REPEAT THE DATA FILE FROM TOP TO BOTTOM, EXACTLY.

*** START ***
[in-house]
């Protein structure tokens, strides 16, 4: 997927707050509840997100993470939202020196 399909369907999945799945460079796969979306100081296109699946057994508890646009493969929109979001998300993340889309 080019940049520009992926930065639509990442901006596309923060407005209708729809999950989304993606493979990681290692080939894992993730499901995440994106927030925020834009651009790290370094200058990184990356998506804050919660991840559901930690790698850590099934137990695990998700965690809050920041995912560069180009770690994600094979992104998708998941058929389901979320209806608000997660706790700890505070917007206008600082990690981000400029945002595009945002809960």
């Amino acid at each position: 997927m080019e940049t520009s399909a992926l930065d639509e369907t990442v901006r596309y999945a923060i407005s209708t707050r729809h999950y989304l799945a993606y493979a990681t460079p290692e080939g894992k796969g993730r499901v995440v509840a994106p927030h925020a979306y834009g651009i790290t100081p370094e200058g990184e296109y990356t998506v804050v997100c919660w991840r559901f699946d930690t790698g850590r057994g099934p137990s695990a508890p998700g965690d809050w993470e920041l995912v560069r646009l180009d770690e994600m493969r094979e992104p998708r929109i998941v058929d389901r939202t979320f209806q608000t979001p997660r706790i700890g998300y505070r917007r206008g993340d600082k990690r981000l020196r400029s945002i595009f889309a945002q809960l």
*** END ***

[in-house]
């Protein structure tokens, strides 16, 4: 997927707050509840997100993470939202020196 399909369907999945799945460079796969979306100081296109699946057994508890646009493969929109979001998300993340889309 080019940049520009992926930065639509990442901006596309923060407005209708729809999950989304993606493979990681290692080939894992993730499901995440994106927030925020834009651009790290370094200058990184990356998506804050919660991840559901930690790698850590099934137990695990998700965690809050920041995912560069180009770690994600094979992104998708998941058929389901979320209806608000997660706790700890505070917007206008600082990690981000400029945002595009945002809960």
């Amino acid at each position: 997927m080019e940049t520009s399909a992926l930065d639509e369907t990442v901006r596309y999945a923060i407005s209708t707050r729809h999950y989304l799945a993606y493979a990681t460079p290692e080939g894992k796969g993730r499901v995440v509840a994106p927030h925020a979306y834009g651009i790290t100081p370094e200058g990184e296109y990356t998506v804050v997100c919660w991840r559901f699946d930690t790698g850590r057994g099934p137990s695990a508890p998700g965690d809050w993470e920041l995912v560069r646009l180009d770690e994600m493969r094979e992104p998708r929109i998941v058929d389901r939202t979320f209806q608000t979001p997660r706790i700890g998300y505070r917007r206008g993340d600082k990690r981000l020196r400029s945002i595009f889309a945002q809960l």